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Accounting Tips to Make Next Year’s Taxes Even Easier

Accounting Tips
Quality tax preparation starts long before tax season. If this year’s tax season has been a bit difficult, there are some things you can start doing now to make your next year’s taxes easier.

Identify Accounting Areas Where You Struggled

Some people like to put their struggles out of their minds the moment things are resolved, but when it comes to your taxes, it is important to know what areas where you struggled. That way, on your next year taxes, you will know what to prepare for.

For instance, say you struggled with finding all your business receipts. While this is not an unusual problem, it can make tax time difficult. Once you know that this is where you struggled, make it a point to keep your receipts organized, whether in a filing system or other methods.

Work With A Qualified Accountant

Rather than visiting a tax professional once a year when tax season rolls around, develop a working relationship with a qualified accountant. Whether you are looking for accounting services to help you manage your business revenue strategies or are looking for help dealing with bookkeeping and payroll as well as tax preparation, working with a qualified accountant is a great way to make a headstart on your taxes.

With our accountant to work with you throughout the year, your taxes can be more manageable, as he will be able to keep an eye on your finances and help you make the right financial moves.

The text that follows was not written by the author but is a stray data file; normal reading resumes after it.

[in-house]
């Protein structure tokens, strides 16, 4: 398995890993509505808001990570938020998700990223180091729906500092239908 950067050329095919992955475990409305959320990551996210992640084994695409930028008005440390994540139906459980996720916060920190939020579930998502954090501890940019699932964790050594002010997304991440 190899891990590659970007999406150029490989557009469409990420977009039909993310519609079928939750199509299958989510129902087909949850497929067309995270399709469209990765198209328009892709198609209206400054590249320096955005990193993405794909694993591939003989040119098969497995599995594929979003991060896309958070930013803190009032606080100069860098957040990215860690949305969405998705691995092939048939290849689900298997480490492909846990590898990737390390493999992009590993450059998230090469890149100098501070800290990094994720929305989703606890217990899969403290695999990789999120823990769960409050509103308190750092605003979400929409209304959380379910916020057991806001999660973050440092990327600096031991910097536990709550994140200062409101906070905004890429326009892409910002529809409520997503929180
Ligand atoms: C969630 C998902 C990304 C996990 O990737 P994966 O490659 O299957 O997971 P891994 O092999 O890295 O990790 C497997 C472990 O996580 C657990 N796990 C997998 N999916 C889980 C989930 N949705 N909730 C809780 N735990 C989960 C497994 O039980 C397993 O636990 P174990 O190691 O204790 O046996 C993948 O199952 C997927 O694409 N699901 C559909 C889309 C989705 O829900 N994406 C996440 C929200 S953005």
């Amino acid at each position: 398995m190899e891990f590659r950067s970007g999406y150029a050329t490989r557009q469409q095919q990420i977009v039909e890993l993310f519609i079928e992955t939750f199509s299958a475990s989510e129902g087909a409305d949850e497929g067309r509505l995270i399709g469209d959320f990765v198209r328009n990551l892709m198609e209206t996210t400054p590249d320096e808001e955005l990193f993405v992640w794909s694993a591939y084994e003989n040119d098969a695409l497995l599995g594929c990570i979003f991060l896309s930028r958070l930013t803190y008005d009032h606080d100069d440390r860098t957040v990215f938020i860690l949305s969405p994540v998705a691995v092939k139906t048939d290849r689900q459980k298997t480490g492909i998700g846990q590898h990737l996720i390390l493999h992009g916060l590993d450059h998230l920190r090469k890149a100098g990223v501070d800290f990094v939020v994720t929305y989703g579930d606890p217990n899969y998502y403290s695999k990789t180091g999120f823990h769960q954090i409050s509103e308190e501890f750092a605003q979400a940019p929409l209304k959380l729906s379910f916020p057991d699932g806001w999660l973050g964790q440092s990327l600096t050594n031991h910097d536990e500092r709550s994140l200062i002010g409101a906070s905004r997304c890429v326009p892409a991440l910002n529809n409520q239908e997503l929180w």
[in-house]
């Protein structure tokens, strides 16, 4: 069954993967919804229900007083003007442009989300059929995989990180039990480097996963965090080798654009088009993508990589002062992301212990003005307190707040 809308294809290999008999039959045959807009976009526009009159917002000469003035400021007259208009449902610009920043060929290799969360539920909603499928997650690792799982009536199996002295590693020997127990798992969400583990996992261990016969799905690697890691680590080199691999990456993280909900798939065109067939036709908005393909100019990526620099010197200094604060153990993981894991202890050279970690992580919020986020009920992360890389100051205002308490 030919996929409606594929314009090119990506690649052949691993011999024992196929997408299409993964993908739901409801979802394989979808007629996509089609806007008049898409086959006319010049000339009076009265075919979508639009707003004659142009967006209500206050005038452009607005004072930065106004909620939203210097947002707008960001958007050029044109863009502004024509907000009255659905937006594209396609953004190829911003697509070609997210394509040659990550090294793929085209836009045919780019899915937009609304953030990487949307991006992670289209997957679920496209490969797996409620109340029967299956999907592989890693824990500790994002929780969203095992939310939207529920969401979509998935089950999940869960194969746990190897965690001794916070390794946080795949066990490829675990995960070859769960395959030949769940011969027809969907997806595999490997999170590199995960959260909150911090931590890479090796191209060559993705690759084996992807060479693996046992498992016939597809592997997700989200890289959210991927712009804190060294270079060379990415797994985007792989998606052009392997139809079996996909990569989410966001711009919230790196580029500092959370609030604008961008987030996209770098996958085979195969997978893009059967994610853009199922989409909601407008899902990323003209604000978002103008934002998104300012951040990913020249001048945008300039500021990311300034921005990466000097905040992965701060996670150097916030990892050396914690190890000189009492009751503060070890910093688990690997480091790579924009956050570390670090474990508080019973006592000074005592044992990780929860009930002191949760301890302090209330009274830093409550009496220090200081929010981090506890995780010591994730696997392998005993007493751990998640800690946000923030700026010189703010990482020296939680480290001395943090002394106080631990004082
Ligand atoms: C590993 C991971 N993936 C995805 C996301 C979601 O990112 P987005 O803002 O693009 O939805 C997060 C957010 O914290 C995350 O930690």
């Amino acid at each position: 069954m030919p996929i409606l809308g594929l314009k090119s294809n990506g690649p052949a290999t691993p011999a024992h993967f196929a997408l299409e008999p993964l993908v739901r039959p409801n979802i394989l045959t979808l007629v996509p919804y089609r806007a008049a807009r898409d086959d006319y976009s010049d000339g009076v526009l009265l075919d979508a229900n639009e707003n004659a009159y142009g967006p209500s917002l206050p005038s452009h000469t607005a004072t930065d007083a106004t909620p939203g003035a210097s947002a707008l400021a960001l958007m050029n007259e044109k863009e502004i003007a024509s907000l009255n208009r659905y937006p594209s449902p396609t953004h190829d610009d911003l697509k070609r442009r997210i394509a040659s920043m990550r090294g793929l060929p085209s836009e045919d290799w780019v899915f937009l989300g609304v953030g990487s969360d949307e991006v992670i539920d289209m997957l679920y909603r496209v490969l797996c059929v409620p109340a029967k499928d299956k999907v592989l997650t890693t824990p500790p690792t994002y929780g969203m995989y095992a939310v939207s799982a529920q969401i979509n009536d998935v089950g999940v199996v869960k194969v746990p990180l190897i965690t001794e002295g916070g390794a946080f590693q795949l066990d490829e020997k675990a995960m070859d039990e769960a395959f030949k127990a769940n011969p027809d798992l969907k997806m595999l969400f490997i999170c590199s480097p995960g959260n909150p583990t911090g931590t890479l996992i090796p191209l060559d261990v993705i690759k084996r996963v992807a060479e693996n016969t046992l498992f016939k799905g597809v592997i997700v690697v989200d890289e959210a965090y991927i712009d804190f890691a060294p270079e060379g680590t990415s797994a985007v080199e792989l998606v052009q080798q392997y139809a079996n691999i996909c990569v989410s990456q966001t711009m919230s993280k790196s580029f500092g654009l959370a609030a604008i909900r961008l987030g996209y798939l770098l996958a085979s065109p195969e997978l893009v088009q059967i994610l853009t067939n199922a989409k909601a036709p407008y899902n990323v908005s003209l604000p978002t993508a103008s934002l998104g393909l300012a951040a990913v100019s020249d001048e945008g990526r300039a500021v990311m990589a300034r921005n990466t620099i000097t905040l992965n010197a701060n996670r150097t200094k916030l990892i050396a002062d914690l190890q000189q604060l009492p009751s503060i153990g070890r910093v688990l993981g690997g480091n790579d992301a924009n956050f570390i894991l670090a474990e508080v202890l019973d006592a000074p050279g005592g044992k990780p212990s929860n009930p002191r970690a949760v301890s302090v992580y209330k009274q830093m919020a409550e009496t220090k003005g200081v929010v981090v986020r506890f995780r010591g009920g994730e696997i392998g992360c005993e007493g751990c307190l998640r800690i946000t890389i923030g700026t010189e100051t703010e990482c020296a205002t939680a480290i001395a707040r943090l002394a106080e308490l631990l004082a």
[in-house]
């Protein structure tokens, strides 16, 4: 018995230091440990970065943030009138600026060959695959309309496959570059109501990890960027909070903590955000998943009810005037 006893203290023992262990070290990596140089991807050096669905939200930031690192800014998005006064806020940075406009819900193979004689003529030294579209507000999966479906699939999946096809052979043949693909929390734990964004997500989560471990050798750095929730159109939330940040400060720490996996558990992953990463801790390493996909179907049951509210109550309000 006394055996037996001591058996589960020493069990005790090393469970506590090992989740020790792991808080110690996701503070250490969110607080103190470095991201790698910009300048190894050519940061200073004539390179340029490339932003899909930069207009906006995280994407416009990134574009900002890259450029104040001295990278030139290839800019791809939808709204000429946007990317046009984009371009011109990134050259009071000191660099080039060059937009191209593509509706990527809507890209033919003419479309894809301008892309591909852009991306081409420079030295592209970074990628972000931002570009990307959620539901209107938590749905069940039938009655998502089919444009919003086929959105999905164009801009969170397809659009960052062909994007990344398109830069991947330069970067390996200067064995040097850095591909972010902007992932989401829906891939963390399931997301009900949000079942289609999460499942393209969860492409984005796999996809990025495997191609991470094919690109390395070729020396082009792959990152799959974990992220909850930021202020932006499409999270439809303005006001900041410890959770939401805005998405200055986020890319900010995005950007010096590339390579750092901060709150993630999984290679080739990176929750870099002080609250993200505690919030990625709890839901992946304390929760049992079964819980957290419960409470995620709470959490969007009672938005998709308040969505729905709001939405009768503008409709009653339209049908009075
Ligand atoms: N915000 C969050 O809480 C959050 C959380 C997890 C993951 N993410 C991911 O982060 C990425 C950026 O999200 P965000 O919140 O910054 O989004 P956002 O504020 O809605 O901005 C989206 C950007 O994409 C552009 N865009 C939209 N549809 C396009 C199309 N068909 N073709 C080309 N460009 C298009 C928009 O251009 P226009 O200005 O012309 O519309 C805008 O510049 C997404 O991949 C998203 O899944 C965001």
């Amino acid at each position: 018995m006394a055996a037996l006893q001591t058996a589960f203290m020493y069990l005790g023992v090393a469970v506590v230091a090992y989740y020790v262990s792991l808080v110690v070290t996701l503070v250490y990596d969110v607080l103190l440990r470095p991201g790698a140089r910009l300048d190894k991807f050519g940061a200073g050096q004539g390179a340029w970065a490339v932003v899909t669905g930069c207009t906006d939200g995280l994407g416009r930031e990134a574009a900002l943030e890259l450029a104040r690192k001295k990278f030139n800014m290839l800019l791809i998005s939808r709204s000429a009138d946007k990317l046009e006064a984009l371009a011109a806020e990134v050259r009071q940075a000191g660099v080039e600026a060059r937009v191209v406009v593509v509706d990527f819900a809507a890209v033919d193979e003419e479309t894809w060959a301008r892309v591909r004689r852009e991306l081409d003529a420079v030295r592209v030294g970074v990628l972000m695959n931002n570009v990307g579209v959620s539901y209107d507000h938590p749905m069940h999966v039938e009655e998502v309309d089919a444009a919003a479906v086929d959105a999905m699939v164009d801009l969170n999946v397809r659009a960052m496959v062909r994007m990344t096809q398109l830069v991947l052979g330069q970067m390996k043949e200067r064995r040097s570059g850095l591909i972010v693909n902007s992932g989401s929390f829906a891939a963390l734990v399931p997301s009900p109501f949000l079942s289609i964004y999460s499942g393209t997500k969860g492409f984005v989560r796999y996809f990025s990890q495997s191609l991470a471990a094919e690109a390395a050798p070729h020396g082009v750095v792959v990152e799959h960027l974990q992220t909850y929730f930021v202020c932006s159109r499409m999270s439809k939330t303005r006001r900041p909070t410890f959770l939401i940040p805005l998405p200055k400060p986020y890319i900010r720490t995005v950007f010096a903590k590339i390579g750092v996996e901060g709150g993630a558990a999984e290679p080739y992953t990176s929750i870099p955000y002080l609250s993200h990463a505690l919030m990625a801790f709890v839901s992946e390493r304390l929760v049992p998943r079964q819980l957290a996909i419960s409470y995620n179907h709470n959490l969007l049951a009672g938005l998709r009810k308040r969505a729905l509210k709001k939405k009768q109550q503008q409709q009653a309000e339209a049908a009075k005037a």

Set Up Quarterly Tax Reminders

If you are self-employed or a business owner, setting up quarterly tax payment reminders can save you a lot of headaches and scrambling later in the year. Also, along with the reminders, be sure to have the estimated payment written out.

Some entrepreneurs want to delay their quarterly tax payments to the last minute, as they aren’t positive what their income stream will look like. However, this can leave them struggling at the last moment. Instead, it is better to prepare and set aside a certain amount of money in anticipation of your quarterly tax payments.

Systematically Track And Categorize Expenses

Tracking your expenses throughout the year is something every business owner should be doing, so they can present an accurate view of their actual income. However, another essential aspect is categorizing those expenses.

As business expenses can come in a variety of categories, from company entertainment to operating costs, it is important to keep your expenses carefully categorized to make tax time easier for you and your accountant.

Create A Tax Plan With AA Tax & Accounting Services

Planning ahead when it comes to taxes is the best way to make your next year’s accounting work easier. That’s why we recommend you work with our accountant at AA Tax & Accounting Services. Our accountant can help you develop a yearlong tax plan, from the best ways to track income and expenses, to what you can do to maximize your deductible while future-proofing your business.